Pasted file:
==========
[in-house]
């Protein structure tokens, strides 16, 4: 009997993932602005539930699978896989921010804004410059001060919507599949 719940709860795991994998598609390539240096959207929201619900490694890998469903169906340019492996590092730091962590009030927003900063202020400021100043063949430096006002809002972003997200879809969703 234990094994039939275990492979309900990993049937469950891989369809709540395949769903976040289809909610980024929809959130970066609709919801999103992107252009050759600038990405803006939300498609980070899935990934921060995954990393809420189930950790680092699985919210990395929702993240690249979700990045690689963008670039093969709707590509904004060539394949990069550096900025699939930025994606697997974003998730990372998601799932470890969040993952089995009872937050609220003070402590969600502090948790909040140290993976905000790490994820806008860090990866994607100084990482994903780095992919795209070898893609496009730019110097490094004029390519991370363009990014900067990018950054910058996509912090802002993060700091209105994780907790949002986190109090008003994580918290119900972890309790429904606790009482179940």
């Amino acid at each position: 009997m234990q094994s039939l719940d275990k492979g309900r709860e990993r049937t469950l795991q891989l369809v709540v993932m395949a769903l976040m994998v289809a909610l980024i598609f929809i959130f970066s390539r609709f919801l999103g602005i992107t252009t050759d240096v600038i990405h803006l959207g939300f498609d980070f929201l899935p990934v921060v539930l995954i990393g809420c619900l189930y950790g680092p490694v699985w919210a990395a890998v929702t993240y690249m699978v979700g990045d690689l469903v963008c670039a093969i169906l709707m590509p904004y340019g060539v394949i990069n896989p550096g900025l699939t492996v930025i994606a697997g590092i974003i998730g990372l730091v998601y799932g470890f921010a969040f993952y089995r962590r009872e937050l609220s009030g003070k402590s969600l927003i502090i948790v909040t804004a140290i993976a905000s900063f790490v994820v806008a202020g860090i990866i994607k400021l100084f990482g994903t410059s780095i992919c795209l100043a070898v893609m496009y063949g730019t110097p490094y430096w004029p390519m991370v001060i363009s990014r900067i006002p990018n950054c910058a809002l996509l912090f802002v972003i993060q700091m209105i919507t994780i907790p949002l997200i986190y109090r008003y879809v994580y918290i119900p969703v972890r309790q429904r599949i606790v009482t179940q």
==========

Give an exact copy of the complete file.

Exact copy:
[in-house]
């Protein structure tokens, strides 16, 4: 009997993932602005539930699978896989921010804004410059001060919507599949 719940709860795991994998598609390539240096959207929201619900490694890998469903169906340019492996590092730091962590009030927003900063202020400021100043063949430096006002809002972003997200879809969703 234990094994039939275990492979309900990993049937469950891989369809709540395949769903976040289809909610980024929809959130970066609709919801999103992107252009050759600038990405803006939300498609980070899935990934921060995954990393809420189930950790680092699985919210990395929702993240690249979700990045690689963008670039093969709707590509904004060539394949990069550096900025699939930025994606697997974003998730990372998601799932470890969040993952089995009872937050609220003070402590969600502090948790909040140290993976905000790490994820806008860090990866994607100084990482994903780095992919795209070898893609496009730019110097490094004029390519991370363009990014900067990018950054910058996509912090802002993060700091209105994780907790949002986190109090008003994580918290119900972890309790429904606790009482179940």
């Amino acid at each position: 009997m234990q094994s039939l719940d275990k492979g309900r709860e990993r049937t469950l795991q891989l369809v709540v993932m395949a769903l976040m994998v289809a909610l980024i598609f929809i959130f970066s390539r609709f919801l999103g602005i992107t252009t050759d240096v600038i990405h803006l959207g939300f498609d980070f929201l899935p990934v921060v539930l995954i990393g809420c619900l189930y950790g680092p490694v699985w919210a990395a890998v929702t993240y690249m699978v979700g990045d690689l469903v963008c670039a093969i169906l709707m590509p904004y340019g060539v394949i990069n896989p550096g900025l699939t492996v930025i994606a697997g590092i974003i998730g990372l730091v998601y799932g470890f921010a969040f993952y089995r962590r009872e937050l609220s009030g003070k402590s969600l927003i502090i948790v909040t804004a140290i993976a905000s900063f790490v994820v806008a202020g860090i990866i994607k400021l100084f990482g994903t410059s780095i992919c795209l100043a070898v893609m496009y063949g730019t110097p490094y430096w004029p390519m991370v001060i363009s990014r900067i006002p990018n950054c910058a809002l996509l912090f802002v972003i993060q700091m209105i919507t994780i907790p949002l997200i986190y109090r008003y879809v994580y918290i119900p969703v972890r309790q429904r599949i606790v009482t179940q």